Status

October 4, 2012

Just released from the Institute for Bird Populations and California Partners in Flight: A conservation strategy for the black-backed woodpecker. Download it here.

Bond, M. L., R. B. Siegel and, D. L. Craig, editors. 2012. A Conservation Strategy for the
Black-backed Woodpecker (Picoides arcticus) in California. Version 1.0. The Institute for Bird
Populations and California Partners in Flight. Point Reyes Station, California.

 

January 13, 2012

The California Department of Fish and Game released a notice today that the black-backed woodpecker qualifies as a candidate for listing as a threatened or endangered species. You can read the notice here.

In September, 2010, the John Muir Project and the Center for Biological Diversity petitioned the California Fish and Game Commission to protect the black-backed woodpecker as a threatened or endangered species under the California Endangered Species Act. The protection of this rare woodpecker species is likely to have large-scale implications for post-fire logging policies in California. You can read the press release and download the petition, here.

Currently, the U.S. Forest Service lists the black-backed woodpecker as a Management Indicator Species (MIS) for National Forests in the Sierra Nevada for snags within burned forests. The Black-backed woodpecker is dependent upon post-fire, non-salvaged landscapes and therefore can be expected to be doing well in areas that have recently burned.


Scientific Research

Bond, M. L., R. B. Siegel and, D. L. Craig, editors. 2012. A Conservation Strategy for the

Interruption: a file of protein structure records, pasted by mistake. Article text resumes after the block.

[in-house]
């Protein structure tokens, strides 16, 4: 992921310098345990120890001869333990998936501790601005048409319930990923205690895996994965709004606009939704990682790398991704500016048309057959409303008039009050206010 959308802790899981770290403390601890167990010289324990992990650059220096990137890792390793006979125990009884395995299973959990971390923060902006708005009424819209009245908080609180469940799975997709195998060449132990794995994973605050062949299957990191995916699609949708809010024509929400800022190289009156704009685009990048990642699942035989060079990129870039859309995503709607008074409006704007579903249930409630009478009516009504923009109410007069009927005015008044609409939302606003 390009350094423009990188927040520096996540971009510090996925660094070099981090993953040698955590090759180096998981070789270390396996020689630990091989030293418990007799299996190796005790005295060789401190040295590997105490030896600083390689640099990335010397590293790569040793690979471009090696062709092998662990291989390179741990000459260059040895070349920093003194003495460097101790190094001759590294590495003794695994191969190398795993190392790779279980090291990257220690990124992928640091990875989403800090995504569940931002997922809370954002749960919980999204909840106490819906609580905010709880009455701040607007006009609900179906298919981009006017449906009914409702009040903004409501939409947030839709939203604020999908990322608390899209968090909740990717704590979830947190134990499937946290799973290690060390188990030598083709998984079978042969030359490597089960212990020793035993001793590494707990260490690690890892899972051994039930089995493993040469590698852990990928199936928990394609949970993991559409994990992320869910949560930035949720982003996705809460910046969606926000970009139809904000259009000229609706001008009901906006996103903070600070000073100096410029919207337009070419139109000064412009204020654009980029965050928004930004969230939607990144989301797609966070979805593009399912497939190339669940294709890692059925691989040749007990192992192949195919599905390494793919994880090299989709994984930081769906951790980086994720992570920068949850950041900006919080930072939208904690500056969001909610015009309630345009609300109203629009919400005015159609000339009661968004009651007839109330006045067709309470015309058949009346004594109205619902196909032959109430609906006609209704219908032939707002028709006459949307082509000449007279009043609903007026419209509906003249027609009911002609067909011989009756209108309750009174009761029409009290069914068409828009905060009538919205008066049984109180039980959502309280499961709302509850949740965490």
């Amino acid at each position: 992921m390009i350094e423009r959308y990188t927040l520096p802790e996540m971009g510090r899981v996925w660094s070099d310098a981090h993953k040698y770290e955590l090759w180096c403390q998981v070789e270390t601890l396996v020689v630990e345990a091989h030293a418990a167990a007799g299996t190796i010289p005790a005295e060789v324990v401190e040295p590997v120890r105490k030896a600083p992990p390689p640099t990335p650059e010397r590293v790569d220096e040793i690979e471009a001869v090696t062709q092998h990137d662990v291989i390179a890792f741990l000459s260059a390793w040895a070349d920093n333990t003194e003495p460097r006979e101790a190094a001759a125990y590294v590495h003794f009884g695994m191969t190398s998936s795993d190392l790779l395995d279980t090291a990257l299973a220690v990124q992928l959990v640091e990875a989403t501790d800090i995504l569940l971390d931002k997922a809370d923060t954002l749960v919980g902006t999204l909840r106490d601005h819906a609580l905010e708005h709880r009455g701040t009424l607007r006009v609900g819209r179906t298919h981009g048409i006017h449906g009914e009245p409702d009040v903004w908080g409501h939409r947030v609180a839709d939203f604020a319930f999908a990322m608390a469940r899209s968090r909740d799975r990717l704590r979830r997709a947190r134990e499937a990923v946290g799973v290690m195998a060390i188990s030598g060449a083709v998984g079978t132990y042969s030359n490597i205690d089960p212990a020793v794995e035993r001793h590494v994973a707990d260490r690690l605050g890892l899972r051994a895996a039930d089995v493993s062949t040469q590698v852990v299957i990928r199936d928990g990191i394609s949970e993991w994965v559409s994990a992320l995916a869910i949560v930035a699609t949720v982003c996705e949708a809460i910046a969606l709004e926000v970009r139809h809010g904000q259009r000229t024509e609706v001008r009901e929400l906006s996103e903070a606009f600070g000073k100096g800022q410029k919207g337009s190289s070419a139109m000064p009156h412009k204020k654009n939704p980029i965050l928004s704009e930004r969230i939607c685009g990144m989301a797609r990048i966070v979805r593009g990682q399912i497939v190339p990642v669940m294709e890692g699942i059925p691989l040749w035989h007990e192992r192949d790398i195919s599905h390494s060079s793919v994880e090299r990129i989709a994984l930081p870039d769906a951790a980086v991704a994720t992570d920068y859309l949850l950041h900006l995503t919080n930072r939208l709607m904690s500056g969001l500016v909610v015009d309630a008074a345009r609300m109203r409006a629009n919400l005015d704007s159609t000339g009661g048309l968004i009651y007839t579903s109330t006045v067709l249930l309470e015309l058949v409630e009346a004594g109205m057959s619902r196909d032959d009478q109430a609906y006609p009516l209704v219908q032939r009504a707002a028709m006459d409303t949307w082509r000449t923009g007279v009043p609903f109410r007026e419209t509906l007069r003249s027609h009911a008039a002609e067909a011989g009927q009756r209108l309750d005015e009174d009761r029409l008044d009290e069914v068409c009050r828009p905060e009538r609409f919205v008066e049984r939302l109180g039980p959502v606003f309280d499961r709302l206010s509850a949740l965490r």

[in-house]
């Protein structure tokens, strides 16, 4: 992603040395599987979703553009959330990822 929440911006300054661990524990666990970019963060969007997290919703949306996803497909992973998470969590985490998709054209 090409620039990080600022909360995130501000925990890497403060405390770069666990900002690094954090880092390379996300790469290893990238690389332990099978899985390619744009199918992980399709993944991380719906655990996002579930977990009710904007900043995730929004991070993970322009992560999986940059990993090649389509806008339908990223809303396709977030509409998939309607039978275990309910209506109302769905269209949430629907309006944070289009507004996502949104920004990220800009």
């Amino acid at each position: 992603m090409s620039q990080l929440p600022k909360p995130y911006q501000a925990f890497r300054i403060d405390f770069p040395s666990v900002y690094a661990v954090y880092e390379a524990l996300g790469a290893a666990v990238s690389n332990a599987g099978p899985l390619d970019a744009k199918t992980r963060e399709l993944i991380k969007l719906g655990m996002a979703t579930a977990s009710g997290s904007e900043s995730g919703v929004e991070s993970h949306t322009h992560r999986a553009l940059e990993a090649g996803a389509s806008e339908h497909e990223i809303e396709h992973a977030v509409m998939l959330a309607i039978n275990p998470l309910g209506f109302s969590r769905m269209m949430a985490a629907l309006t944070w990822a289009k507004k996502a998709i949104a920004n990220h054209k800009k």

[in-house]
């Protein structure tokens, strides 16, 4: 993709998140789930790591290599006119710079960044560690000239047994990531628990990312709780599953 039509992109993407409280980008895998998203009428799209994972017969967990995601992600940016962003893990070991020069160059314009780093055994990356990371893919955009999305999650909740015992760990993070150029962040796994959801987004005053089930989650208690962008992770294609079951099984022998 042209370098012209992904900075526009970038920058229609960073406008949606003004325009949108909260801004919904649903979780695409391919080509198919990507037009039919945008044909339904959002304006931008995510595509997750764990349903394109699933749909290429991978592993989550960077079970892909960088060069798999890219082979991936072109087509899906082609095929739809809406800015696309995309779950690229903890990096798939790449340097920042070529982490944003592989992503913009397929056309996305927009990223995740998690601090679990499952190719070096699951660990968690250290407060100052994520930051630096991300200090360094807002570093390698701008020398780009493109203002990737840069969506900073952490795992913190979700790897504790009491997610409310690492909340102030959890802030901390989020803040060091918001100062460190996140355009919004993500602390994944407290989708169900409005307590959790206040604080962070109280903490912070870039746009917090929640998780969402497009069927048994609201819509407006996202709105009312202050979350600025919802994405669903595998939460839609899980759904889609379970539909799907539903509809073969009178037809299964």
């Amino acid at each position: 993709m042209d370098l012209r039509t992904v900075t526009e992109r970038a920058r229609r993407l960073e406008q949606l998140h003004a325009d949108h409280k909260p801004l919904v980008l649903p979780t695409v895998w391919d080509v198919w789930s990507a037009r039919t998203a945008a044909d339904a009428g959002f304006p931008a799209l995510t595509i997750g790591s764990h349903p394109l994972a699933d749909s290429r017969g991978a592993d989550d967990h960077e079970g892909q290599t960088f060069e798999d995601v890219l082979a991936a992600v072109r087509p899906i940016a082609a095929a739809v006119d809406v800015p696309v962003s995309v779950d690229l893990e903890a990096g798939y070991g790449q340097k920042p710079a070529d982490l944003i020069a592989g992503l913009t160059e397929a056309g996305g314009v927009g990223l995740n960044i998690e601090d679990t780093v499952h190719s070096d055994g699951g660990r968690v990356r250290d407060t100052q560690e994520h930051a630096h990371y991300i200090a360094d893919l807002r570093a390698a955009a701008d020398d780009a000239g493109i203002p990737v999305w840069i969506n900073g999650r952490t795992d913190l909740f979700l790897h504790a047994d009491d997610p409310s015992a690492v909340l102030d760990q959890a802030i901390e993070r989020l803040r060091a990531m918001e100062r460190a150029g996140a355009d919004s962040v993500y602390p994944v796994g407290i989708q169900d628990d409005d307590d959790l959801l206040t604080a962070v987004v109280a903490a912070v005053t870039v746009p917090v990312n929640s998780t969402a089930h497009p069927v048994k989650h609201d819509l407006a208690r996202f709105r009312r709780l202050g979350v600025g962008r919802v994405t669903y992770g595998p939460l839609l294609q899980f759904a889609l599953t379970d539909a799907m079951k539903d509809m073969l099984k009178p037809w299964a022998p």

Black-backed Woodpecker (Picoides arcticus) in California. Version 1.0. The Institute for Bird
Populations and California Partners in Flight. Point Reyes Station, California.
(4 MB PDF)

Hutto, R.L. 2006. Toward Meaningful Snag-Management Guidelines for Postfire Salvage Logging in North American Conifer Forests. Conservation Biology 20(4):984-993. (325KB PDF)

Laudenslayer Jr., William F.; Shea, Patrick J.; Valentine, Bradley E.; Weatherspoon, C. Phillip; Lisle, Thomas E.  2002.  Proceedings of the Symposium on the Ecology and Management of Dead Wood in Western Forests.  Reno, NV. Gen. Tech. Rep. PSW-GTR-181. Albany, CA: U.S. Department of Agriculture, Forest Service, Pacific Southwest Research Station; 949 p.

Saab, V.A., J. Dudley, and W.L. Thompson. 2004. Factors Influencing Occupancy of Nest Cavities in Recently Burned Forests. The Condor 106: 20-36. (183KB PDF)

Saab, V., W. Block, R. Russell, J. Lehmkuhl, L. Bate,and R. White. 2007. Birds and burns of the interior West: descriptions, habitats, and management in western forests. Gen. Tech. Rep. PNW-GTR-712. Portland, OR: U.S. Department of Agriculture, Forest Service, Pacific Northwest Research Station. 23 p. (1.5MB PDF)


Supporting Resources

Petition to List the Black-Backed Woodpecker Under the California Endangered Species Act. September, 2010. Submitted by the John Muir Project and the Center for Biological Diversity.(980 KB PDF)

California Department of Fish and Game Natural History Information --This California state website contains rather limited and old information but is a good basic background composite for the species. Choose from a drop-down list to select the animal you are interested in.